• Defensive Strategy for Poisonous Introduced Plants

      Williams, M. Coburn (Society for Range Management, 1979-02-01)
    • Deferred-rotation Grazing with Steers in the Kansas Flint Hills

      Owensby, C. E.; Smith, K. L.; Anderson, K. L. (Society for Range Management, 1973-11-01)
      Deferred-rotation grazing of Kansas Flint Hills' range grazed by steers May 1 to October 1 was compared to season-long stocking from 1950 through 1966. Deferred-rotation pastures had higher forage production and range condition than season-long stocked pastures. Steer gains were higher on season-long than deferred-rotation pastures. Increased stocking rates were more feasible on deferred-rotation pastures than on season-long pastures.
    • Deficiencies in the Briske et al. Rebuttal of the Savory Method

      Teague, Richard (Society for Range Management, 2014-02-01)
    • Defining and refining value for riparian systems

      Schmidt, Robert H. (Society for Range Management, 1991-04-01)
    • Defoliation and cold-hardiness of northern wheatgrass

      Kowalenko, B. L.; Romo, J. T. (Society for Range Management, 1998-01-01)
      Freezing temperatures in winter were hypothesized to be a major cause of mortality of tillers following defoliation of northern wheatgrass (Agropyron dasystachyum [Hook.] Scribn., syn. Elymus lanceolatus [Scribn. & Smith] Gould). Cold-hardiness of northern wheatgrass tillers was determined following a single mowing to a 5-cm stubble height in late May, June, July, or August in 1992 or 1993 in southwestern Saskatchewan. An unmowed control was also included. Cold-hardiness was determined in early and late winter immediately following mowing by: 1) exposing tillers to controlled temperatures ranging from -3 to -36 degrees C, or; 2) exposing them to -15 degrees C for 0 to 15 days. The LT50 (temperature at which 50% of tillers died) of northern wheatgrass tillers in early winter ranged from -29.5 to < -36.0 degrees C in 1992-93, and averaged -24.0 degrees C in 1993-94. In late winter LT50 ranged from -18.1 to -22.6 degrees C in 1992-1993, and it averaged -22.0 degrees C in 1993-1994. The LDur50 (duration at which 50% of tillers died) of tillers exposed to -15 degrees C for 0 to 15 days ranged from 8.0 to 13.1 days in early winter, and 2.7 to 4.7 days in late winter. Unexpectedly mowed tillers were generally more cold-hardy than those from control. In early winter LT50 was 1.5 to 10 degrees C lower for mowed than control tillers. The hypothesis that defoliation reduces cold-hardiness of northern wheatgrass was rejected. The degree or duration of cold stress in the field is generally insufficient to reduce tiller survival in northern wheatgrass. Late winter through early spring is a critical period for tiller survival of northern wheatgrass because cold-hardiness declines this time of the year. Maintaining insulating cover can moderate soil temperatures and reduce damage to plants from freezing temperatures.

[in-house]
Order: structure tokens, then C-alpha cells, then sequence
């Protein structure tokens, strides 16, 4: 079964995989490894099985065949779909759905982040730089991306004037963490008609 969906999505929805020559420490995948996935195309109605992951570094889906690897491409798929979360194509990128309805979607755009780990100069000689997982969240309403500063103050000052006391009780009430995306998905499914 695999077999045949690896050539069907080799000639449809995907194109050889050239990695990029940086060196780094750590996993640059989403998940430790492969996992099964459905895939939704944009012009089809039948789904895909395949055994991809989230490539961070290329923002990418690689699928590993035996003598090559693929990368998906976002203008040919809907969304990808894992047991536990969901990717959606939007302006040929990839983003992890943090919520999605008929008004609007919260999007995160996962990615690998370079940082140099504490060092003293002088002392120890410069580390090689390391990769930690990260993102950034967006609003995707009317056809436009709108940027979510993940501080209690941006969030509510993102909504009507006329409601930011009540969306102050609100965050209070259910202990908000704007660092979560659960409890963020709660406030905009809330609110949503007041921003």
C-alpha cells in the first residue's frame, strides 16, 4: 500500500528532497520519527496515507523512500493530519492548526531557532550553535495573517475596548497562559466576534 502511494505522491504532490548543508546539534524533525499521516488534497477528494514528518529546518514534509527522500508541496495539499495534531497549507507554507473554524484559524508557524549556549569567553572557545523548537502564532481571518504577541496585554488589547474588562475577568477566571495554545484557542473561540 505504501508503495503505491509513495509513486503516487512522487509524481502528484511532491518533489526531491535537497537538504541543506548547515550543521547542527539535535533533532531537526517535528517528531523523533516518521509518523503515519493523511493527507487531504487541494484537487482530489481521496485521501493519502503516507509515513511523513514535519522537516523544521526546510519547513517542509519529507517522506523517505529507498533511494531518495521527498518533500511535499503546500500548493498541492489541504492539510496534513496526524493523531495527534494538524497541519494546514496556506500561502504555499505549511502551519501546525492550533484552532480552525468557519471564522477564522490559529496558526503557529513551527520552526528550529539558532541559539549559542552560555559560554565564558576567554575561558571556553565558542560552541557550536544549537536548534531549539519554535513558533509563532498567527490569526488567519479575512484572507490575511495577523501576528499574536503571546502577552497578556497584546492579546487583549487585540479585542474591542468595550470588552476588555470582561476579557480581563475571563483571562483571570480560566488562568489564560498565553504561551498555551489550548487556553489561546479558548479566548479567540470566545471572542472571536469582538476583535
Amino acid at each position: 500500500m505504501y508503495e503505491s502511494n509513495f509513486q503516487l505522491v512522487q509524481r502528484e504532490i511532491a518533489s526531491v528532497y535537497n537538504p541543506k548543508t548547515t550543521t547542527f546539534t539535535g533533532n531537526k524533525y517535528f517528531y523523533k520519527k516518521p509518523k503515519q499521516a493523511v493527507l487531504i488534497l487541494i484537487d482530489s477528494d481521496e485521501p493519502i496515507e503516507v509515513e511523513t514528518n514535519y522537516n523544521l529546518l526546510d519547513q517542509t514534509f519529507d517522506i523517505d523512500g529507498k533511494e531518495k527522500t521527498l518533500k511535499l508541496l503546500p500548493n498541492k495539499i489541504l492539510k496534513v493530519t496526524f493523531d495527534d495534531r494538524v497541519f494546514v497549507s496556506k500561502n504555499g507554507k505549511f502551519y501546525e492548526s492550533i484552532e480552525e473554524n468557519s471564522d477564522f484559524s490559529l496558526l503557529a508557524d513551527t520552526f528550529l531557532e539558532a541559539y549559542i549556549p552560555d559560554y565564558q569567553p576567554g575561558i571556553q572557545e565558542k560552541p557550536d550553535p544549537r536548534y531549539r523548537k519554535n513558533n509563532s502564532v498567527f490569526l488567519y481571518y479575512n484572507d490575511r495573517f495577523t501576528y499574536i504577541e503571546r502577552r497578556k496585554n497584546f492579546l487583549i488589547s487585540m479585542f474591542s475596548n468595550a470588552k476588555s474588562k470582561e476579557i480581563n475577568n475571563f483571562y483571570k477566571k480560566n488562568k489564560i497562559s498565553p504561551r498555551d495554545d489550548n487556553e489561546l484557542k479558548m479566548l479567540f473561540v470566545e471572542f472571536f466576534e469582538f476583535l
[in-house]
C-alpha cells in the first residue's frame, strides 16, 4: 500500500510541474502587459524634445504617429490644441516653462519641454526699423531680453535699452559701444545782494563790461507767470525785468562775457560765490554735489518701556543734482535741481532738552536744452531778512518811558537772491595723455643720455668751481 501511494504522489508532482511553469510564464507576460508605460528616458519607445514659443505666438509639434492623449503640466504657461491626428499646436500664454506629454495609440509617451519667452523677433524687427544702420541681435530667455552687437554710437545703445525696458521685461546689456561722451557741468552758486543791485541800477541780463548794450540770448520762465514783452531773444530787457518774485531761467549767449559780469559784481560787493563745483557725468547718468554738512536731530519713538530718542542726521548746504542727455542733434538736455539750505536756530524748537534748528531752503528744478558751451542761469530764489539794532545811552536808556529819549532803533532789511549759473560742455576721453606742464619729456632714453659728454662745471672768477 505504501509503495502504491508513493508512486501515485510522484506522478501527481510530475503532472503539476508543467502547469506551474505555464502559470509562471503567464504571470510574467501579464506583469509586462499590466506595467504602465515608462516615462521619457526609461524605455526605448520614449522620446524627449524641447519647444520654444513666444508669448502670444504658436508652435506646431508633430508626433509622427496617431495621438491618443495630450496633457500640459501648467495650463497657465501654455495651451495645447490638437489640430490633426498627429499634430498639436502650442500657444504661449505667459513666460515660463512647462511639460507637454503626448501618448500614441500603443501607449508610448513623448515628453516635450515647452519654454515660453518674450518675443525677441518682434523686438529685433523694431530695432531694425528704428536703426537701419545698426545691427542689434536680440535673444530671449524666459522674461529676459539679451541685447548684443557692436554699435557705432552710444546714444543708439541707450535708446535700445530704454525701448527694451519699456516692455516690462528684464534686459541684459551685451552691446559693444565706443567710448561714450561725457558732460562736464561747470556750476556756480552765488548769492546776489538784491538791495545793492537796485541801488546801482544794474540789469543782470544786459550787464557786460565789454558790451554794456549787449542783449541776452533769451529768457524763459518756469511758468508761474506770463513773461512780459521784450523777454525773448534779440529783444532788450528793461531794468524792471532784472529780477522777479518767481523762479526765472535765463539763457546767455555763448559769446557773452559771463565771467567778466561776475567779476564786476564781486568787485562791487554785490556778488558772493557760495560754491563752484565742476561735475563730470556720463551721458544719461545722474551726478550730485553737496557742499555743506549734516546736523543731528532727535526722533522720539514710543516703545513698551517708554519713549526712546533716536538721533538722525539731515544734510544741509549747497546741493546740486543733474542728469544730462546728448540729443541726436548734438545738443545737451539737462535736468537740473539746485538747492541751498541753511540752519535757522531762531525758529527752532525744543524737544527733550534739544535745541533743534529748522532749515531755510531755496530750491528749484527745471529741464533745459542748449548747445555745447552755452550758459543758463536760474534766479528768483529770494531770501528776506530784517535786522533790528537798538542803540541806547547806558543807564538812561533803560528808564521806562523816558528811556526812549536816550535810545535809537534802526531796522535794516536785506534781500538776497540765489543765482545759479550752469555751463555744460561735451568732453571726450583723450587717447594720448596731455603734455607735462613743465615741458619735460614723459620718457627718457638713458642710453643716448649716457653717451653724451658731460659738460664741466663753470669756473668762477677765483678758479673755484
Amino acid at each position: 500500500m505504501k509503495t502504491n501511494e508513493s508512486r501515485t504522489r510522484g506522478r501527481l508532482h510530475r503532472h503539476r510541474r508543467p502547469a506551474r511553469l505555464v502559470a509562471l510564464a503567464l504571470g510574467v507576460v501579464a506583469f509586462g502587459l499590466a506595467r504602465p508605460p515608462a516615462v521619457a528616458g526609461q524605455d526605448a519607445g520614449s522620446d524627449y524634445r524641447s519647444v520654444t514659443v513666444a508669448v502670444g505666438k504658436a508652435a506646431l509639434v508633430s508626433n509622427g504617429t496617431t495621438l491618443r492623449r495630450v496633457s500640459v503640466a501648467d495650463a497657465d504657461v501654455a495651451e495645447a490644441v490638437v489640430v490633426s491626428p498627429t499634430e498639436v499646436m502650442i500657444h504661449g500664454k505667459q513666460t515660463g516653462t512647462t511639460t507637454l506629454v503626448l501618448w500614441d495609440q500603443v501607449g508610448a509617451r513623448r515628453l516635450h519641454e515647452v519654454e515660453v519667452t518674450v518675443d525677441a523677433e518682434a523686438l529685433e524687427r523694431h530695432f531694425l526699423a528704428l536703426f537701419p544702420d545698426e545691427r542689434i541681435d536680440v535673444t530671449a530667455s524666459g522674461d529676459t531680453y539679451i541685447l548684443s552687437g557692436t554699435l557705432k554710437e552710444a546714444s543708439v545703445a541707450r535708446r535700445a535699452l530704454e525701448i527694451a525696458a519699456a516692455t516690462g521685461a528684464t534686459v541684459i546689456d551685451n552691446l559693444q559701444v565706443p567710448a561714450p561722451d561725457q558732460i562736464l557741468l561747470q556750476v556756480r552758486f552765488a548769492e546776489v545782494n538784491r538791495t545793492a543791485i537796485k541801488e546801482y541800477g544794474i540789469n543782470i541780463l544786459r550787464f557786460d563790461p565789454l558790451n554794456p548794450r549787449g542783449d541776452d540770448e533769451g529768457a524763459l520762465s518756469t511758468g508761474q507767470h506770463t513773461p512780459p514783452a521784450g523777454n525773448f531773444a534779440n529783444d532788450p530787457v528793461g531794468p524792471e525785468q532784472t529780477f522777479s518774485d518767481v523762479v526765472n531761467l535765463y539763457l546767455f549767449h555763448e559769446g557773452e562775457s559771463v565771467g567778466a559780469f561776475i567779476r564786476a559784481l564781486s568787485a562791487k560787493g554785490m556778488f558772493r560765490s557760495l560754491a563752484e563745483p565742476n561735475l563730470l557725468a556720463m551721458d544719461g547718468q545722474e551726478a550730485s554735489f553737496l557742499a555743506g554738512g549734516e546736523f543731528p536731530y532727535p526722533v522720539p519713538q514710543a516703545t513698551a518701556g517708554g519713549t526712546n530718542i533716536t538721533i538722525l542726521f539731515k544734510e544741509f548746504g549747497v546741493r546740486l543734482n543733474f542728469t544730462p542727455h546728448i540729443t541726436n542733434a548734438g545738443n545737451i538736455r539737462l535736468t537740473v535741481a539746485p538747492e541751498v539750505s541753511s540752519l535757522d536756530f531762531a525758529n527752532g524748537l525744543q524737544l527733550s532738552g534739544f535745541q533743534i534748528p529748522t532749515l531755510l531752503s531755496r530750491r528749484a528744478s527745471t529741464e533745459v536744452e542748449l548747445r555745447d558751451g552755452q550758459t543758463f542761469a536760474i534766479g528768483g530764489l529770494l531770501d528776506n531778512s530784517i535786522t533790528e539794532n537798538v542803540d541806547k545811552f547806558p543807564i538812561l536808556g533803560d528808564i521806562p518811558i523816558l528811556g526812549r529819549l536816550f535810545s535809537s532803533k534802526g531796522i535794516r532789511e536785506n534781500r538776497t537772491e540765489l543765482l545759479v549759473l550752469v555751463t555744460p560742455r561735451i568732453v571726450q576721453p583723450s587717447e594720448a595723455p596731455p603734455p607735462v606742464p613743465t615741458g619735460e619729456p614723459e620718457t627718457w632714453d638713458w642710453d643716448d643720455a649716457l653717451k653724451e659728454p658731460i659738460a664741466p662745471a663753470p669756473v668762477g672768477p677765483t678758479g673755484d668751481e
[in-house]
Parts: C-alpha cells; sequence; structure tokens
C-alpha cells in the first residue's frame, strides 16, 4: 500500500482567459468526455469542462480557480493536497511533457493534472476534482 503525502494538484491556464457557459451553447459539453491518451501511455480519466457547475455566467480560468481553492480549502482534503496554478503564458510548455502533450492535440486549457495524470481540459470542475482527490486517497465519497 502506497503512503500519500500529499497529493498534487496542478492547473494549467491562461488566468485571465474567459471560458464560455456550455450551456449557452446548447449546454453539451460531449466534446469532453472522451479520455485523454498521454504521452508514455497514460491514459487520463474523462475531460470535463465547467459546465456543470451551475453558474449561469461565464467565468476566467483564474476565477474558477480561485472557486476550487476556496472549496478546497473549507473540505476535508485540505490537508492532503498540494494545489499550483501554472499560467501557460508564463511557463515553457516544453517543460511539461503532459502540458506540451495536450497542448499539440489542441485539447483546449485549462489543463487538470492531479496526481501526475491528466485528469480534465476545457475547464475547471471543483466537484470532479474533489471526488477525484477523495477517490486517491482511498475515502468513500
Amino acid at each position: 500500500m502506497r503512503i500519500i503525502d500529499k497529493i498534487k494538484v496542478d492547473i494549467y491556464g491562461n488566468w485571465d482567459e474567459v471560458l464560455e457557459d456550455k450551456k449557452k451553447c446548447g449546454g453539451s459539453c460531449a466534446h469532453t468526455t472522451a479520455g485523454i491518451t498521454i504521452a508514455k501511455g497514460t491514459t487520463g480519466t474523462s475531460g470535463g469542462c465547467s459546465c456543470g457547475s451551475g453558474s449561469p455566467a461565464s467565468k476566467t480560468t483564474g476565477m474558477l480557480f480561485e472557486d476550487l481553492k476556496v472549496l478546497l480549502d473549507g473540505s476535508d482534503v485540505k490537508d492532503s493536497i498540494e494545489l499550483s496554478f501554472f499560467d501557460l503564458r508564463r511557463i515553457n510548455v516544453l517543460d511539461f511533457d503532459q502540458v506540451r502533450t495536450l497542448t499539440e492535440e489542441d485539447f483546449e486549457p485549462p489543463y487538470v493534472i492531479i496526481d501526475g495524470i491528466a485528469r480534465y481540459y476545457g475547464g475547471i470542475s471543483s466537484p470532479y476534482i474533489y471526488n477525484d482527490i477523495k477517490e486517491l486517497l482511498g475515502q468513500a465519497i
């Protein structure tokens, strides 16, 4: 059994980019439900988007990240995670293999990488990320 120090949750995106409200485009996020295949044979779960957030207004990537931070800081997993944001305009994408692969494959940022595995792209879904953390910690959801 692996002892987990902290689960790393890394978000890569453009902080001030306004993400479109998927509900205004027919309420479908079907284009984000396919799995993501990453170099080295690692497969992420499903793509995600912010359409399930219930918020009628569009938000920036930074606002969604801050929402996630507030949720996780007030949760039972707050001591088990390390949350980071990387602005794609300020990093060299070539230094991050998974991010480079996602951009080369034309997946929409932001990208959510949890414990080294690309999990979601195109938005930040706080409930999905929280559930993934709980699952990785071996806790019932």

• Defoliation Effects on Bromus tectorum Seed Production: Implications for Grazing

      Hempy-Mayer, Kara; Pyke, David A. (Society for Range Management, 2008-01-01)